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Werewolves, Bullying & Vera Farmiga

10/30/2013 04:36 pm ET | Updated Jan 23, 2014
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At one point I was obsessed with werewolves.

They seemed more reckless and masculine than vampires, the way they burst out of their clothing, muscles bulging (well some of them) running through the countryside facing a bone-white moon. It all thrilled me.

Ultimately I channeled that beastly, hyper-masculinity and lyrical violence into my latest novel Three Brothers but I still love a good wolf flick, including MTV's testosterone-soaked Teen Wolf (my boyfriend's fave).

Most recently, I tumbled across a book trailer for the novel WHEREWOLVES, by John Vamvas and Olga Montes which combines the legendary creature with a high school bullying theme. I caught up with the authors just in time for Halloween and chatted about the book, the subsequent screenplay and their dream cast for a potential film.

The book's basic set up according to the writing team is: A group of high school seniors and their teacher, The Sarge, go on a survival training weekend and must face their biggest enemy: Themselves. A fresh take on bullying told using a fun, rapid-fire style -- with edgy, layered characters and plot twists that will keep you guessing.

Scott Alexander Hess: What attracted you to the werewolf genre?

John Vamvas and Olga Montes: As lifelong horror film fans, we thought our story would best be told through the horror genre. Just like with rollercoasters, horror is popular because of the thrill-the adrenalin rush-you get from being scared. We thought our story would be more interesting were it devilishly fun. We weren't initially planning on werewolves -- they somehow just manifested. Our characters are raw, their emotions visceral, the plot and situations guttural-animalistic. Werewolves can at once be horrifying and beautiful -- they're an incarnation of primal rage, strength and beauty. The beasts presented themselves as we developed the story.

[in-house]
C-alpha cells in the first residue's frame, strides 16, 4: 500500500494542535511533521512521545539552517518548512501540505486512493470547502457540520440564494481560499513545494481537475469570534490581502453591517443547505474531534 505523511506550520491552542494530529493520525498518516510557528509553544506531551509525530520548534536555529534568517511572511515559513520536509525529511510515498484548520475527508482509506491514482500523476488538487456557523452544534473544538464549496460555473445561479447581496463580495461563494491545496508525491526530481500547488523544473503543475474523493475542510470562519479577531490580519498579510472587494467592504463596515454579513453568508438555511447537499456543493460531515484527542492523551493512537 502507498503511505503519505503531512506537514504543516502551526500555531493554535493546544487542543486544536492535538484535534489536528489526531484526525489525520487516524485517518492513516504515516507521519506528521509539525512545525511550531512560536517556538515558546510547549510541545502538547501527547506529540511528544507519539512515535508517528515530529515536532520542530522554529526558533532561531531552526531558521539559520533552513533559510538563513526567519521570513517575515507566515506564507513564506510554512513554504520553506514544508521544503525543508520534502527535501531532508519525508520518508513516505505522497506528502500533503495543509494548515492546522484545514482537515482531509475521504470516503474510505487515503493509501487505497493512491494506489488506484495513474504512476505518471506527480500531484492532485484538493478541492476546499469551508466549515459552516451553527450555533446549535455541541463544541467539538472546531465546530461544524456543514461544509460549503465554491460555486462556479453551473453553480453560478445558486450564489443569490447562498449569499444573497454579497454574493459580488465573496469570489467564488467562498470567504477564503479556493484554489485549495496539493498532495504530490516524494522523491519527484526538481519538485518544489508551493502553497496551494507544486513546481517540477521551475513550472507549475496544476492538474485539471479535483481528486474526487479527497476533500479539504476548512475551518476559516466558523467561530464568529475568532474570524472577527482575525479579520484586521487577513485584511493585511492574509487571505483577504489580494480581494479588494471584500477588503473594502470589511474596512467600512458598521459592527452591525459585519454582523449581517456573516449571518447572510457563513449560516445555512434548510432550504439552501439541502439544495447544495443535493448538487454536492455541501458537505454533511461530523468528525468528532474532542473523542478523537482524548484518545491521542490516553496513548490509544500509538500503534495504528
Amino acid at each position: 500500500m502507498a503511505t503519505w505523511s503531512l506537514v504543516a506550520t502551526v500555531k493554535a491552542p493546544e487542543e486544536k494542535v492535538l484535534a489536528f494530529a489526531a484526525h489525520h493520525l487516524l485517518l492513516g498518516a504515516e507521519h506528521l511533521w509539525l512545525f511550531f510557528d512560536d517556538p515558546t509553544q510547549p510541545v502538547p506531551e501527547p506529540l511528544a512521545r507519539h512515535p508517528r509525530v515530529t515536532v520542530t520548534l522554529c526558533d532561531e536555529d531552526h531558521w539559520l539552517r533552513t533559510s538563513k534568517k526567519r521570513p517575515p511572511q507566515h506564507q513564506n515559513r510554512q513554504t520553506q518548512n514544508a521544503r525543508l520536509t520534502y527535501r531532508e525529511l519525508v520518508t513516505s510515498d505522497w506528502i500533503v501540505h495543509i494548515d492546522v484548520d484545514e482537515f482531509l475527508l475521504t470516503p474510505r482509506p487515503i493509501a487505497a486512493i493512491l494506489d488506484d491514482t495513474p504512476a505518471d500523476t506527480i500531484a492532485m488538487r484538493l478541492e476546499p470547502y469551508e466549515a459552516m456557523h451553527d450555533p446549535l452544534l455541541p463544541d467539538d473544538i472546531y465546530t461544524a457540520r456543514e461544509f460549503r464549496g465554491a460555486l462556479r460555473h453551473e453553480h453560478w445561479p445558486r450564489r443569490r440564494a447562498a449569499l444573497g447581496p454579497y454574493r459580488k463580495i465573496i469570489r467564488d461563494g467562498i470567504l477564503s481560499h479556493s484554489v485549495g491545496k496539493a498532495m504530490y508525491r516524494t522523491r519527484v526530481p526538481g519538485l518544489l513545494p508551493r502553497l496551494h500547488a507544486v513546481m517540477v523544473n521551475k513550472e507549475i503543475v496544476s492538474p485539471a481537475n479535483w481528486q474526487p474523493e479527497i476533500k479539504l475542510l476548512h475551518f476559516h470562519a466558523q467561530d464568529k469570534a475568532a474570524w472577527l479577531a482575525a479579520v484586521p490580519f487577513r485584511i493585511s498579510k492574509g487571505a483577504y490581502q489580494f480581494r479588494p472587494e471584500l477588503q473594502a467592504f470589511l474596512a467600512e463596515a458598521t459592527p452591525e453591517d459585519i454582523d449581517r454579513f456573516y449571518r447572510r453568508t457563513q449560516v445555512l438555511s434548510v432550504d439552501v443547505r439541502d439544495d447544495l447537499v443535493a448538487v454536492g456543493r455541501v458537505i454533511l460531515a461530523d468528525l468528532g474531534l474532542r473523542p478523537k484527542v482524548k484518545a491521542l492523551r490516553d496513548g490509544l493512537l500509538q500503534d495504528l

Scott Alexander Hess: What is the best werewolf book and film out there (other than yours!)?

John Vamvas and Olga Montes: We haven't read enough werewolf novels to fairly pick one. But we are horror film buffs. Favorite werewolf movie: Though extremely difficult to choose,we'll go with John Landis's An American Werewolf in London. There are a lot of great werewolf films, though, (including The Wolf Man (1941 version), Silver Bullet and Dog Soldiers) and we pay homage to many of them throughout the story.

Scott Alexander Hess: What inspired you to work in the bullying aspect and how does cruelty, pleasure and pain work within the narrative?

John Vamvas and Olga Montes: Apparent bullying that lead to the Columbine High School massacre, the Chardon High School massacre and other such atrocities has really marked us --especially now that we have children. We wanted to make a statement and tell a story without giving opinions, only observations. We want the reader to be left with something to think about. We present the reader with parents who serve their country, but at great cost to their children. Teachers who mean well but are riddled with their own monsters. Political events that have skewed our views of the world. Peer pressure, greed, insecurity, desensitization, it goes on. The cruelty in the story is motivated by emotional pain. One character deals with her inner turmoil by taking pleasure in inflicting physical pain upon herself -- cutting. Other characters verbally abuse. Some are physically abusive and others think the cruelty is funny; unwittingly adding to the horror. Despite their lack of likability, we hope our characters' humanity shines through, thus distorting the reader's concept of good and bad, black and white, right and wrong. Because, what is a monster? Something that grows hair all over and howls? Could be. But the real monster is within, and when it comes out, it's as ugly as you see it, or as it lets you see it.

Scott Alexander Hess: What's up with the screenplay and any dream casting ideas yet?

John Vamvas and Olga Montes: WHEREWOLVES had been optioned by a production company in 2010. Though there were a lot of great people involved (including an Academy Award nominated special effects makeup artist), things fell apart in late 2011. The script is now being shopped by our U.S. literary agent, Whitt Brantley, at WBMT, Literary, Film and Television Agency. Our dream cast would include Kiefer Sutherland or Norman Reedus as Sargent Tim O'Sullivan. Taissa Farmiga as the angst-ridden teen, Doris. Vera Farmiga as her mother. And Josh Hutcherson as the tormented Jeffrey.

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